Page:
1 and 2
1. Tell students: Write a list of 10 things you use/consume
2. Ask students: What could you live without? Why? Would
you want to?
Get into groups of 3 and categorize your combined answers in order of importance
to answer these questions. (5 – 7 minutes)
3. After student conferences: The teacher gives
students information to help them evaluate their answer to
the second question in the Engagement section of this lesson
by helping them define ‘resource’. Pose the question:
What is a resource? Create a definition with students:
5. Follow up with this question: What do we need for basic
Have students share their group answers and list them on an
overhead or on the board.
7. The teacher will now help them categorize their answers
into three types of resources. Most answers will probably
fall under the first one. Start by explaining and writing
down the three types of resources necessary for human survival:
A natural resources necessary for human survival
B economic resources that humans have attached a value to (sometimes referred
to as “exotic” resources)
C post-industrial resources that value information which we’ve attached
a value to and the means to obtain it.
8. Follow by giving examples of these resources: USE their answers!
* Survival Resources: water, food, trees, other plants for cloth-making, oil,
gas, coal, stone = all found on land. Human energy to work.
Economic/Exotic Resources: metals (ex: gold and silver),
gems (ex: diamonds), uranium, = all found on land
Post-industrial resources: information, computer networks,
advanced technologies in communications, science, and military
End with the following statement: Survival is dependant
upon resource access!
on the topic by giving each student a copy of the “Resource wars” article
to read and digest. (5 minutes quiet reading)
11. Have students read aloud as a class reading. When done
pose the following questions:
Q = What is the dominant message of the reading?
A= Too many natural resources are the cause of wars in the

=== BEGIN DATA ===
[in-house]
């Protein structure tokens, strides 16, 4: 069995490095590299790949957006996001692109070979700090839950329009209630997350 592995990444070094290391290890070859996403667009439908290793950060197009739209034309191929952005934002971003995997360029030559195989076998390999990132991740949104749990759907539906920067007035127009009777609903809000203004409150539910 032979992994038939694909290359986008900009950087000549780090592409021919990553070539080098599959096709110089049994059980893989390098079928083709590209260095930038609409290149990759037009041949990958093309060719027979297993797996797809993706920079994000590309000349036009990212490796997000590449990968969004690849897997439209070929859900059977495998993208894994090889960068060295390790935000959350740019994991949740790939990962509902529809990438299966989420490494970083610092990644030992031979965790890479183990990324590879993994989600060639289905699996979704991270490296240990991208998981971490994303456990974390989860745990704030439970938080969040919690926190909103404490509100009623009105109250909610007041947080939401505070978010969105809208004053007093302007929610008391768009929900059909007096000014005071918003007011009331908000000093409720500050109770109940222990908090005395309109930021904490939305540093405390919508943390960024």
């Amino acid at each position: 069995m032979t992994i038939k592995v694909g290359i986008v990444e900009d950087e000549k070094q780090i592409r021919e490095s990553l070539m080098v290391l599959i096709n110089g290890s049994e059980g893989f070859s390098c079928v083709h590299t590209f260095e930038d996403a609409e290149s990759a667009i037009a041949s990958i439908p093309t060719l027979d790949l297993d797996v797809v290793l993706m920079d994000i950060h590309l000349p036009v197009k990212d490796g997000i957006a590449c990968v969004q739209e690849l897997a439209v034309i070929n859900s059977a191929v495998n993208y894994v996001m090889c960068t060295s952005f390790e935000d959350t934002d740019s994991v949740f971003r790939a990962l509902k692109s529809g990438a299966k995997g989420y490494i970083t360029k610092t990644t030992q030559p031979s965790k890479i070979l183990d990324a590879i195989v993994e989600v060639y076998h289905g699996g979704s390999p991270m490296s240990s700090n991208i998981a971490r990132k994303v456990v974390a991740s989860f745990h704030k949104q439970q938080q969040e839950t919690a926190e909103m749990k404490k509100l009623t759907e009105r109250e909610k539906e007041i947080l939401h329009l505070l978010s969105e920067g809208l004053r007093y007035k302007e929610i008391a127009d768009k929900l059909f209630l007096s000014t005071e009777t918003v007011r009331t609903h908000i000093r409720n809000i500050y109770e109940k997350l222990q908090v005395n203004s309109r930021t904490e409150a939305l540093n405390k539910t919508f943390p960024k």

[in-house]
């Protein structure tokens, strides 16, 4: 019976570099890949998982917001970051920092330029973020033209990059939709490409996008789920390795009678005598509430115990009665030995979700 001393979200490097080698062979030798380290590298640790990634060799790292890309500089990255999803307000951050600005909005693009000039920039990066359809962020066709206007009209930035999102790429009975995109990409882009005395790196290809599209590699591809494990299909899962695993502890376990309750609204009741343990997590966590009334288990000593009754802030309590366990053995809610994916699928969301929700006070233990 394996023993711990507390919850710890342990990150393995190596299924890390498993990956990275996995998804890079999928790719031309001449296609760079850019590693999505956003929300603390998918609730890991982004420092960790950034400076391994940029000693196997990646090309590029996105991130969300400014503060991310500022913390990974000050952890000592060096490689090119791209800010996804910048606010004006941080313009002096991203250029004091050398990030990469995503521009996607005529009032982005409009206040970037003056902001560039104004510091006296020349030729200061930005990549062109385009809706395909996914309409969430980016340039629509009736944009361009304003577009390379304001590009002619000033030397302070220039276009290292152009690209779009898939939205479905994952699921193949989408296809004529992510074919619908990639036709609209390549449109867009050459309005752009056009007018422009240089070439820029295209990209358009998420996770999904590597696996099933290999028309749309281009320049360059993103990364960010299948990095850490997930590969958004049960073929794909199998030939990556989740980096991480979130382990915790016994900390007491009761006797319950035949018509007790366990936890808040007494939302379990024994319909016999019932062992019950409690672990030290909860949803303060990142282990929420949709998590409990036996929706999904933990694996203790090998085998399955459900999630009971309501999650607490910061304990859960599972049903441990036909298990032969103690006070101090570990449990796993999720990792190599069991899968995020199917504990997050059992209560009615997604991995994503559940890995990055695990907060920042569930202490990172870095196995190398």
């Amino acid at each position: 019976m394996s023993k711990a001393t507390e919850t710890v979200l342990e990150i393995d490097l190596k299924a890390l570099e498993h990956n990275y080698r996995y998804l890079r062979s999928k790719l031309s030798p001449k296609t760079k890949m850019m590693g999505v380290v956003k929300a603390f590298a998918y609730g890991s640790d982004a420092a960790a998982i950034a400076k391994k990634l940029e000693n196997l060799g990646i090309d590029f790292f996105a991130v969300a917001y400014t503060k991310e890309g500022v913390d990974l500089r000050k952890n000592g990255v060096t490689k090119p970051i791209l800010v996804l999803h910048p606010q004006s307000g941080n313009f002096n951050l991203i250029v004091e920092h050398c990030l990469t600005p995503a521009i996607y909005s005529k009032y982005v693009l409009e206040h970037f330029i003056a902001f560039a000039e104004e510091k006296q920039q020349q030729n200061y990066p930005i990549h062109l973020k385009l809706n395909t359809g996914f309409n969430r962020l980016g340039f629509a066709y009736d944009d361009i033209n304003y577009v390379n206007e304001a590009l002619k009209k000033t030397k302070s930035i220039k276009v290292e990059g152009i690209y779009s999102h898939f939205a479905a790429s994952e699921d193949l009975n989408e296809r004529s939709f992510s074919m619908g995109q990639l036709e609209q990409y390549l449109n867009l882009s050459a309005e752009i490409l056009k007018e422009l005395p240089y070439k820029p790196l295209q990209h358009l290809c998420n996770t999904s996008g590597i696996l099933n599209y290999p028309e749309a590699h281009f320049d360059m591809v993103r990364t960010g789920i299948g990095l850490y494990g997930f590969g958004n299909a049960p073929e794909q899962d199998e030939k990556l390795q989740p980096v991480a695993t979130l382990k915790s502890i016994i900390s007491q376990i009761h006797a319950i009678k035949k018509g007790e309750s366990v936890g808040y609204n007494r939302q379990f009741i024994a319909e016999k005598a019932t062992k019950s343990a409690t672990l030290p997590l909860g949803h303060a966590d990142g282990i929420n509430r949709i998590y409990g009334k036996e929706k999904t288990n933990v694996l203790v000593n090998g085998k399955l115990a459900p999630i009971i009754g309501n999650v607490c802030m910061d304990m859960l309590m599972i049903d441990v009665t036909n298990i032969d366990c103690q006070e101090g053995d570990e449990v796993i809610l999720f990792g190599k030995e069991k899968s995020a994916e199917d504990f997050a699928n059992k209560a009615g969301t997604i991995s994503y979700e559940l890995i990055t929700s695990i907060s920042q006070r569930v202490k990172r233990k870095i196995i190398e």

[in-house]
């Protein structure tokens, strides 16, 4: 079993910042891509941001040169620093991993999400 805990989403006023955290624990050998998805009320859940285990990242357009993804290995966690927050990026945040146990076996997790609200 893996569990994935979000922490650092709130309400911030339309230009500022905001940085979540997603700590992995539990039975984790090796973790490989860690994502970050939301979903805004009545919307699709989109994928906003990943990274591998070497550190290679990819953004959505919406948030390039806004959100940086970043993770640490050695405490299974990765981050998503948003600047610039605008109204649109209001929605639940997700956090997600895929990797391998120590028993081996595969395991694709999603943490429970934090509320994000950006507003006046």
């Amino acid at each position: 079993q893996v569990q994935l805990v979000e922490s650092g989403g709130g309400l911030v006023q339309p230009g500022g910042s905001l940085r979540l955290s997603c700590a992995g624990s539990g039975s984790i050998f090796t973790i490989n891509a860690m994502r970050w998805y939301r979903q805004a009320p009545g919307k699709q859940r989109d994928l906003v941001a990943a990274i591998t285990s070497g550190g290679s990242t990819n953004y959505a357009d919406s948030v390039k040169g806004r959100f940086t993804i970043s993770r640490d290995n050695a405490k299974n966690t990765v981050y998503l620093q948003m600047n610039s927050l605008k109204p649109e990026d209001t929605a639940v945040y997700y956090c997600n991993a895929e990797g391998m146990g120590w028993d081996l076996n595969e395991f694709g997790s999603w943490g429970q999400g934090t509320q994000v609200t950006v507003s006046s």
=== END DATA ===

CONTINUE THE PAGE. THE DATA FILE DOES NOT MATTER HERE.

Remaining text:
= What does the following quote in the article mean?: “Nature’s
bounty attracts groups that may claim they are driven by
grievance, but [which] initiate violence not to overthrow
a government but to gain and maintain control of lucrative
A = That greed is the real reason wars are fought, but hidden
behind other agendas like religion, politics, etc? (This
explains why often times government overthrows do not improve
conditions in the country for the inhabitants).
12. End article discussion and transition to:
Remember Imperialism? It was greed that defined imperialism: imperial nations
tried to control less developed nations in order to control their resources.
This led to the quest for land control and therefore resources. But, oftentimes,
war did not occur. That was because advanced technology (ships and other
transportation vehicles, machines, weapons, medicine, etc.) aided some of
these imperial nations to take over a country easily. (Optional: a quick
the quest for resource control has not changed but we have
economic system of exchange and production
that is meant to ensure that all humans have what is necessary
to survive on this planet. This is not happening though – WHY?
basic resources for human survival, resources that include
labor. To be a successful nation that survives
you must ensure that you have the right resources to live
off of but also resources for bartering economically to ensure
economic stability. As a result resource control becomes
a political tool that can aide or hurt a country’s
well being. Resource control also becomes a tool of the international